The first level is a top-tier, deputy minister coordinating committee that I will chair. Colleagues here today will be with me on that committee. We also have ex officio members, which is not unusual—Treasury Board, Finance. This top tier will be supported by an ADM committee similar to what we did with the assistant deputy minister committee, similar to what we did for national shipbuilding. Mr. Tom Ring will chair that committee. These are colleagues who will be doing the tasking and pushing forward the agenda.

The actual working-level tier is the secretariat, people co-located from various departments who essentially carry out the work.

There is one point I would make about oversight and transparency. There is one variable, which is new for the secretariat, and that is the inclusion of two external members on the DM coordinating committee. We are in the process of selecting these individuals. This was not the case for the national shipbuilding strategy. I want to be clear, however, that we are going to use third parties throughout the work of that tiered structure. So third parties were used for national shipbuilding, and we will continue doing that, but the difference I'm making is that there will be two independent members on the DM coordinating committee as well.

That is a structure that will be superimposed on the actual seven-point action plan. We are now working at developing the terms of reference, which essentially will be the modus operandi of the committee structure, and from there we will move on to tasking and defining priority elements against the seven-point action plan.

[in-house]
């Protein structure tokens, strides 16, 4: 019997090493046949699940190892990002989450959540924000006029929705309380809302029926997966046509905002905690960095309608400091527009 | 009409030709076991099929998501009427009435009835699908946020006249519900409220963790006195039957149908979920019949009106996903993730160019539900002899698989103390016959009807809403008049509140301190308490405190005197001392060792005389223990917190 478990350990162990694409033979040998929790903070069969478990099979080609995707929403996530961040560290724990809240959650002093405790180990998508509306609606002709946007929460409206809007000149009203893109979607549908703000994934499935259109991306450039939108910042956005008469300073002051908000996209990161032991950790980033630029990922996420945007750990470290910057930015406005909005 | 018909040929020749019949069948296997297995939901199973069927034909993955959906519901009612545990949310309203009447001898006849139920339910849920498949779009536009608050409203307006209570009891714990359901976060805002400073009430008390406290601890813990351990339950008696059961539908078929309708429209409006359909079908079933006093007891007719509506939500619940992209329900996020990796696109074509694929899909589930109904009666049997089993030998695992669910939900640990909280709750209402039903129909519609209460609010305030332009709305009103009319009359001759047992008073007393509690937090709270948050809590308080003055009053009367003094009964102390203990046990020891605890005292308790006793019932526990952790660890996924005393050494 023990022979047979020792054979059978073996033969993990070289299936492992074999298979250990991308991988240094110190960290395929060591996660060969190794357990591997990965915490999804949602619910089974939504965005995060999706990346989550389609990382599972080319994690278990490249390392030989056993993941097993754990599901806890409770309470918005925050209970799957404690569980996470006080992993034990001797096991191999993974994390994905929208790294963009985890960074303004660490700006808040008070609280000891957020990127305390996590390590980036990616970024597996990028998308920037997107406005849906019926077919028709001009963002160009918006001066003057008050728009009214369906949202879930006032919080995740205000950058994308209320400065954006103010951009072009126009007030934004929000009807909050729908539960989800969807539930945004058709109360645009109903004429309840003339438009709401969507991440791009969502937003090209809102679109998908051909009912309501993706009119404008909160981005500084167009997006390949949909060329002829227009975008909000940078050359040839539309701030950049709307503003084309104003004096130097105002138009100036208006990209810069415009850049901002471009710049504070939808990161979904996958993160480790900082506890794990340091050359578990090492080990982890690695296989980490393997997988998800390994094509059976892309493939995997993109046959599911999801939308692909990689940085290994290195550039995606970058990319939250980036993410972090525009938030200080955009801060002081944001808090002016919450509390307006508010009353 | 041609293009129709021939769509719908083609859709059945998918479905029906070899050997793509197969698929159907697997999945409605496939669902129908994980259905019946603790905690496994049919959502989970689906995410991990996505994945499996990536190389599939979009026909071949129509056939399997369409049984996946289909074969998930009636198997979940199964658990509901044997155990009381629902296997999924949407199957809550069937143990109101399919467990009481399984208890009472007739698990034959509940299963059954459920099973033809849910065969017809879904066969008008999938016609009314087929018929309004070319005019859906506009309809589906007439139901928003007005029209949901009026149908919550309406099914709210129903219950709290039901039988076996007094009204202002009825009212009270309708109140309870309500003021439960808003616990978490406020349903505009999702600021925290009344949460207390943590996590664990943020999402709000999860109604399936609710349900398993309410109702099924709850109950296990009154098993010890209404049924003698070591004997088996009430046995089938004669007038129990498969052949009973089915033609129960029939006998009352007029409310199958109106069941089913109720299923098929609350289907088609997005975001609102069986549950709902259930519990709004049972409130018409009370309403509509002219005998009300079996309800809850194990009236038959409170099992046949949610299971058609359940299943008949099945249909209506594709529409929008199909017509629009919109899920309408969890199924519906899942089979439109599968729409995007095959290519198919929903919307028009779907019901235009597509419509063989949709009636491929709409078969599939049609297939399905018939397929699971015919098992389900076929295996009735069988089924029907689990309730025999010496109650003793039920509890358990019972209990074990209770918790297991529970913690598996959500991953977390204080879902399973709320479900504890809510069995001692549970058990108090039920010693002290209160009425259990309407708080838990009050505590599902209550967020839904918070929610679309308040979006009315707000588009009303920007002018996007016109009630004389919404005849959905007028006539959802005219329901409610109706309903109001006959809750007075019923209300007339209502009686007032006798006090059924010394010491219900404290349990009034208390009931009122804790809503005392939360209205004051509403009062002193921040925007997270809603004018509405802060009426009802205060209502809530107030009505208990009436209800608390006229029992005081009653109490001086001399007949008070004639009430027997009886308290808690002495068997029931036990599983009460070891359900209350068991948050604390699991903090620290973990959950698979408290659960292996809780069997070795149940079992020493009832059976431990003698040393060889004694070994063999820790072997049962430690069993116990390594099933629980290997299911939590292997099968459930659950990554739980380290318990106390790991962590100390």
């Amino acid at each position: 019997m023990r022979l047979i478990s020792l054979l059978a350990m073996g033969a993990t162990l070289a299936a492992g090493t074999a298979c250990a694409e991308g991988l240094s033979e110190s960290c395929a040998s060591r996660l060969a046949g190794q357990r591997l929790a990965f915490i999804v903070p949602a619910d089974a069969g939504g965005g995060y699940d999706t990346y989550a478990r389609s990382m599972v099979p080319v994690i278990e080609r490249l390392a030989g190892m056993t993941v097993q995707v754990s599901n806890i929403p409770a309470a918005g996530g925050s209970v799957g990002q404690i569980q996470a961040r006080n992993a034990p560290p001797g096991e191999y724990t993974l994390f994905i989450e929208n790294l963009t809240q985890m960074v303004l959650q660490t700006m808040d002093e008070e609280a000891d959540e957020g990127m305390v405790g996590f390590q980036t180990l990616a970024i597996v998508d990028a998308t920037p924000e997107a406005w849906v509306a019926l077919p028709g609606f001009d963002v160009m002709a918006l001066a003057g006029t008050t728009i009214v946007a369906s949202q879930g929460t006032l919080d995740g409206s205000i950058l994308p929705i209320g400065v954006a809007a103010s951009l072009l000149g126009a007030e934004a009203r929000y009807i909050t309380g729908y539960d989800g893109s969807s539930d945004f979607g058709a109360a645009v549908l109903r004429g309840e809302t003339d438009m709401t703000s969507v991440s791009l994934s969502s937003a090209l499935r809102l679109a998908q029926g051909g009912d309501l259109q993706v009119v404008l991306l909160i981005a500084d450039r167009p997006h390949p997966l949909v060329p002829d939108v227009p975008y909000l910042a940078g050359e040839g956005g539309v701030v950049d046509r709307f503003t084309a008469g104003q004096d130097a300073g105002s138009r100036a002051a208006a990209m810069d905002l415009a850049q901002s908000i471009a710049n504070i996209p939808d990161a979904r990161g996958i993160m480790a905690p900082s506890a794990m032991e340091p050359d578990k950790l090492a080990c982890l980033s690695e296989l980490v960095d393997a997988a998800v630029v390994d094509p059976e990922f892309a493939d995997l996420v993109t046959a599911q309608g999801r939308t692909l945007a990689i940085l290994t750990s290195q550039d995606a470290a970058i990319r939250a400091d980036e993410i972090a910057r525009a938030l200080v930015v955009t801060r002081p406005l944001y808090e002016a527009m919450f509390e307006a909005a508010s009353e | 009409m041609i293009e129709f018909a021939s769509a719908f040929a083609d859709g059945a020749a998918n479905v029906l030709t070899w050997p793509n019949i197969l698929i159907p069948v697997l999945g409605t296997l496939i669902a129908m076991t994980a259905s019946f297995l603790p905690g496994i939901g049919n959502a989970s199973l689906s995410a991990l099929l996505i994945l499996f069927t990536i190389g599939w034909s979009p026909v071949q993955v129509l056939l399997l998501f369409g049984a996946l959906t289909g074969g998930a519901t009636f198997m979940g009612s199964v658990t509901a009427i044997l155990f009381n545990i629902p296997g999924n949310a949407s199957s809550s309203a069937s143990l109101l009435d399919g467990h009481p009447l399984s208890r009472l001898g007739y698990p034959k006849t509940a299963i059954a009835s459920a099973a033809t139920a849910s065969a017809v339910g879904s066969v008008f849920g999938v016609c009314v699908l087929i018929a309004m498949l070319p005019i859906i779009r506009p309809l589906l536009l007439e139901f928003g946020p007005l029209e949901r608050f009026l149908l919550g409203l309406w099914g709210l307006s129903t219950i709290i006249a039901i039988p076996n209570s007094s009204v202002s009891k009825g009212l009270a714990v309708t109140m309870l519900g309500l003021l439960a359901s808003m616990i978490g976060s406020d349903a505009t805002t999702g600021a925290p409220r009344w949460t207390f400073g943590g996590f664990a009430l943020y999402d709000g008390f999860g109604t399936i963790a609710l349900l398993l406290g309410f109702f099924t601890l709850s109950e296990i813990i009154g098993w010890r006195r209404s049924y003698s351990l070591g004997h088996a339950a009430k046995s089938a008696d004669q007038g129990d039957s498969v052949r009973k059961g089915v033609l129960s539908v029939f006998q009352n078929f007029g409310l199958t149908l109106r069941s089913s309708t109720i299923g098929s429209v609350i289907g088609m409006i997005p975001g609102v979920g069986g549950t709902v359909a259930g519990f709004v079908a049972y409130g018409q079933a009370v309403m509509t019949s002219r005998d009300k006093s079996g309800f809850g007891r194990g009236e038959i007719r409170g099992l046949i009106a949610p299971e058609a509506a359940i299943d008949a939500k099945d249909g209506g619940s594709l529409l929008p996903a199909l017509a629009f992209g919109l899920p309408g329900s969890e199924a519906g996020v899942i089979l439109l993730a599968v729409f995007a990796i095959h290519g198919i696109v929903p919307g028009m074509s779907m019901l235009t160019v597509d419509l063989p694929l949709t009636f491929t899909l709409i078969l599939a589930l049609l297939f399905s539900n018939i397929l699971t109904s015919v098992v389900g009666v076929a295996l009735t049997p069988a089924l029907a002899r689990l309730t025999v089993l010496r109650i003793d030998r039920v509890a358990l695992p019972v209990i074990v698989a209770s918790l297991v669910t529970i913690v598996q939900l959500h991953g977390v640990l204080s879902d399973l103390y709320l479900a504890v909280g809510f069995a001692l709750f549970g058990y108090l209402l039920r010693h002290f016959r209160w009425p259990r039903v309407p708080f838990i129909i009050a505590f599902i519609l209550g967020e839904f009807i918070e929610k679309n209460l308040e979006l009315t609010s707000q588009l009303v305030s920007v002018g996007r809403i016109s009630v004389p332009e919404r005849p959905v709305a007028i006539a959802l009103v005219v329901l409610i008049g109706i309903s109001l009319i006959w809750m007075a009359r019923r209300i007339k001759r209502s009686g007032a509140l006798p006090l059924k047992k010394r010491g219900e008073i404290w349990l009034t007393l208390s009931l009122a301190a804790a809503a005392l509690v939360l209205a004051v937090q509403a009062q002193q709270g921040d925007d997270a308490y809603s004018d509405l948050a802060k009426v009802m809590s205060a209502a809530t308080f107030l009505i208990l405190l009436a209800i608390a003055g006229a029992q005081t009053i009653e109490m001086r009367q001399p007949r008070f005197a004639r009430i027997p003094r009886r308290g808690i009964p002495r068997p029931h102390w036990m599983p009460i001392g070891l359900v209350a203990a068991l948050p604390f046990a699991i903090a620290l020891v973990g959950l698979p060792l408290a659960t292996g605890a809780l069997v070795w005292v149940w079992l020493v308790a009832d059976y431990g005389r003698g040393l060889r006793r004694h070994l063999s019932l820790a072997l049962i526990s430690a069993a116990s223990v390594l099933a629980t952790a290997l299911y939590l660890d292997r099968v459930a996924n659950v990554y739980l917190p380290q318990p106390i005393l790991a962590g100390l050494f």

At the macro level, this is where we are right now.

9:15 a.m.

NDP

The Chair David Christopherson

Thank you. Your time has expired.

Over now to Mr. Allen. You have the floor, sir.

9:15 a.m.

NDP

Malcolm Allen Welland, ON

Thank you, Chair.

Mr. Fonberg, how long have you been Deputy Minister of the Department of National Defence?

9:20 a.m.

Deputy Minister, Department of National Defence

Robert Fonberg

I think about four years and seven months, Mr. Chairman.

9:20 a.m.

NDP

Malcolm Allen Welland, ON

So sometime in 2008 you would have been appointed, give or take a month or two.

9:20 a.m.

Deputy Minister, Department of National Defence

Robert Fonberg

It was 2007, I believe.

9:20 a.m.

NDP

Malcolm Allen Welland, ON

Thank you.

You would have been around in 2010 for the Auditor General's fall report, chapter 6, on the Chinooks and the maritime helicopters. Is that correct?